VENICE, Louisiana – Coastal Louisiana is unlike anywhere else in America, with lush wetlands, wildlife sanctuaries, commercial fisheries and the mighty Mississippi River. It’s an economic engine - a gateway delivering commodities and goods across the planet.
At the Louisiana State University River Center in Baton Rouge, scientists are studying the seriousness of erosion.
"These coastal wetlands have been disappearing what that means basically is the Gulf of Mexico is marching closer to us by the minute by the hour," said James Karst with the Coalition to Restore Coastal Louisiana.
Since the 1930s, Louisiana has lost about 2,000 square miles of coastal wetlands.
"It's a resilient ecosystem, but it's also a fragile ecosystem," said Bren Haase with Coastal Protection & Restoration Authority.
There is a $50 billion plan to restore the coastal marshes over 50 years. It’s considered one of the world's most ambitious coastal restoration plans.
"That's designed to provide a sustainable coastal Louisiana," Haase said. "We're not going to save our entire footprint as it exists today, but we do believe we can provide a sustainable coast that supports all of the culture and the recreation, the tourism on the economy."
The restoration work is ongoing at the mouth of the Mississippi River, known as the Spanish Pass. FOX Weather Correspondent Robert Ray traveled to Venice, Louisiana, to reach the work site.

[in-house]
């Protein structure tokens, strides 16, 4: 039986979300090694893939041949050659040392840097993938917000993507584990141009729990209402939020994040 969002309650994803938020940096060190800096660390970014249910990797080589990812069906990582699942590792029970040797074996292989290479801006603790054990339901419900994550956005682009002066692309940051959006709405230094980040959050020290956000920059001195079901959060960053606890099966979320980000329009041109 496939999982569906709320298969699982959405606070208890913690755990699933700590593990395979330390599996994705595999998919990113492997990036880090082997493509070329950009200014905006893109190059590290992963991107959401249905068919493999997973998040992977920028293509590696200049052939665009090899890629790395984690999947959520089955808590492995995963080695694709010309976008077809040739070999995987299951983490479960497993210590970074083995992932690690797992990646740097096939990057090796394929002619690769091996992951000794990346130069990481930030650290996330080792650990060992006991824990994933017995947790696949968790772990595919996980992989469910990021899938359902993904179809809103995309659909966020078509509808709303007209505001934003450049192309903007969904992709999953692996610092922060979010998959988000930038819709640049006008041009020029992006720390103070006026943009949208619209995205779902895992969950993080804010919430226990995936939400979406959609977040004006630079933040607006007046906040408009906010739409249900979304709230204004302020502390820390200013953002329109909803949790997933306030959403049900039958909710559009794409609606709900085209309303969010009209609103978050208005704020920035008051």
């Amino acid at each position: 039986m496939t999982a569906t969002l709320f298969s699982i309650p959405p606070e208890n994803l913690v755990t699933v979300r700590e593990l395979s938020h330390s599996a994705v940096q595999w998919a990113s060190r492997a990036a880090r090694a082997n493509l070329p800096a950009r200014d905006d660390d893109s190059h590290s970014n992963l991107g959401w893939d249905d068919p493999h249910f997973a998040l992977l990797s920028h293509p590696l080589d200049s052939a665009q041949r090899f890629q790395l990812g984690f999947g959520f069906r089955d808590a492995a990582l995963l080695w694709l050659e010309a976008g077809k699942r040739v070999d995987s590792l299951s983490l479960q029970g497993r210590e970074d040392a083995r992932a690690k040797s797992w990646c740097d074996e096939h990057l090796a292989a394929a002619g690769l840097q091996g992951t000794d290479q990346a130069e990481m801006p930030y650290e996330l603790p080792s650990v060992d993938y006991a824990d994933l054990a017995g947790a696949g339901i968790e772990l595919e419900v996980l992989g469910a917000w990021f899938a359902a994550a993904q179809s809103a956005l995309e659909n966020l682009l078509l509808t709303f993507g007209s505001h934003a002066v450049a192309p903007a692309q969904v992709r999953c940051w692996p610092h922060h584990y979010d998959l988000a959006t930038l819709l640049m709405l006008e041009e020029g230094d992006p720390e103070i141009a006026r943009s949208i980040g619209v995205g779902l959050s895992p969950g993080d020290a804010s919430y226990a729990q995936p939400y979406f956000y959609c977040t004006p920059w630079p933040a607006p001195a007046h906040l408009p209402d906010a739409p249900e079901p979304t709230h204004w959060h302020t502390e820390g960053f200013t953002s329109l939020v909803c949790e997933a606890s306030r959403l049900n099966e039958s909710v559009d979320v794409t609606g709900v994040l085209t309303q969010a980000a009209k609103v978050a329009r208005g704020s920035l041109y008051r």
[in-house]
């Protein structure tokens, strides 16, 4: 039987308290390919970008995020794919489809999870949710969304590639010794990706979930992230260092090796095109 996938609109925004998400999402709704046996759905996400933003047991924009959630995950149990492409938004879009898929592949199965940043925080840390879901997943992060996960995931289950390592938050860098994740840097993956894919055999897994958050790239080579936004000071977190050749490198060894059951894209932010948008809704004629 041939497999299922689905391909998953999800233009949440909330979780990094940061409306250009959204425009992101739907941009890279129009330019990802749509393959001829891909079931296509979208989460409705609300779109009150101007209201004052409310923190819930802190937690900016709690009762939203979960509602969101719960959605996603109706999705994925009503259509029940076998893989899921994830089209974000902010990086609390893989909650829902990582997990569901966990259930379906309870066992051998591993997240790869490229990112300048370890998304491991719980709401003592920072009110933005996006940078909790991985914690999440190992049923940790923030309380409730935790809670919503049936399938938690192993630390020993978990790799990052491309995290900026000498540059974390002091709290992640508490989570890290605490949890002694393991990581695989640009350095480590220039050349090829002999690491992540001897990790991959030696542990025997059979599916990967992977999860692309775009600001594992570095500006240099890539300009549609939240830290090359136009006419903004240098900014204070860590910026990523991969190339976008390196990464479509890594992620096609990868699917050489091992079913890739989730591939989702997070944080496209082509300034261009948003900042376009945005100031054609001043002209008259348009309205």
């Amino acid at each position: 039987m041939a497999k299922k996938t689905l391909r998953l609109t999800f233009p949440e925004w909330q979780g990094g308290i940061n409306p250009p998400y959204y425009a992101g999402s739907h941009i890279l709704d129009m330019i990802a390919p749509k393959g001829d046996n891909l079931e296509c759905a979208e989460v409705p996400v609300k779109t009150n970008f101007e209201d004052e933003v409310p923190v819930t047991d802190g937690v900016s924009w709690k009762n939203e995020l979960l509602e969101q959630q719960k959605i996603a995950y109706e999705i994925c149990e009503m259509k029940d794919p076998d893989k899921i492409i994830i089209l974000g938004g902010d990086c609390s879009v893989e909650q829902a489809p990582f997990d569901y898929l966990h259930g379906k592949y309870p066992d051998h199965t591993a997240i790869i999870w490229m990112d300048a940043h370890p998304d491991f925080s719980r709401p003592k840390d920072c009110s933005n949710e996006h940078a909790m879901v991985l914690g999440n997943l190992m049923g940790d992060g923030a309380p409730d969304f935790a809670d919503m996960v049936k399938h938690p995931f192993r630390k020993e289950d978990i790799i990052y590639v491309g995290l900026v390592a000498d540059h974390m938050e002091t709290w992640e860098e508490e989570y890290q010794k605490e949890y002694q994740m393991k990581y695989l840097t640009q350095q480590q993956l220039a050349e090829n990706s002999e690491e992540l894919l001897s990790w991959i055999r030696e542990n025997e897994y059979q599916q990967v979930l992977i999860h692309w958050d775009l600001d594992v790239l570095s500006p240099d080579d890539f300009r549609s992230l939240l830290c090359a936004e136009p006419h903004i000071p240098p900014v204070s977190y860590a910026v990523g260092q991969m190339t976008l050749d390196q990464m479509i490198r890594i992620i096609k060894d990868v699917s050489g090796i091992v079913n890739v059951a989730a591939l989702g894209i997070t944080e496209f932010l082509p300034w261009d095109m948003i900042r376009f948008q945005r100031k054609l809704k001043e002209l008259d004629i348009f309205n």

Gliding across wetlands in nearly 100-degree heat, Ray took an airboat to see the massive restoration project about 7 miles into the Gulf of Mexico. Only two years ago, the area was covered by open water. Now, sediment and mud rocks make up a human-made piece of marsh covering the vast space.
"This specific cell was more broken marsh than the rest of them. Some of them were more open water than anything, but behind me was you could see a good chunk of open water and just some broken pieces of marsh as the big storm surge comes in this breaks that large wave," said Barry Richard, with the Coastal Protection & Restoration Authority, pointing to the new marshlands.
Getting back on the airboat, the work further down the coast includes heavy equipment used to create and flatten new lands.
Nearly 2,000 acres have been restored by pumping sand, mud and sediment from the Mississippi River. The Spanish Pass Project restored over 6 miles of the ridge and built over 1,6000 acres of marshlands.
Many of these projects are funded with Deepwater Horizon oil spill settlement funds implemented through the Natural Resource Damage Assessment Act. However, that money will not cover the entire 50-year project.
"It's also important for us here in New Orleans because these wetlands provide a buffer against hurricanes. They help to absorb storm surge, and what I often say is that the more land or, the more anything that a hurricane will pass over, the weaker it tends to be when it reaches populated areas like this," said James Karst with Coalition to Restore Coastal Louisiana.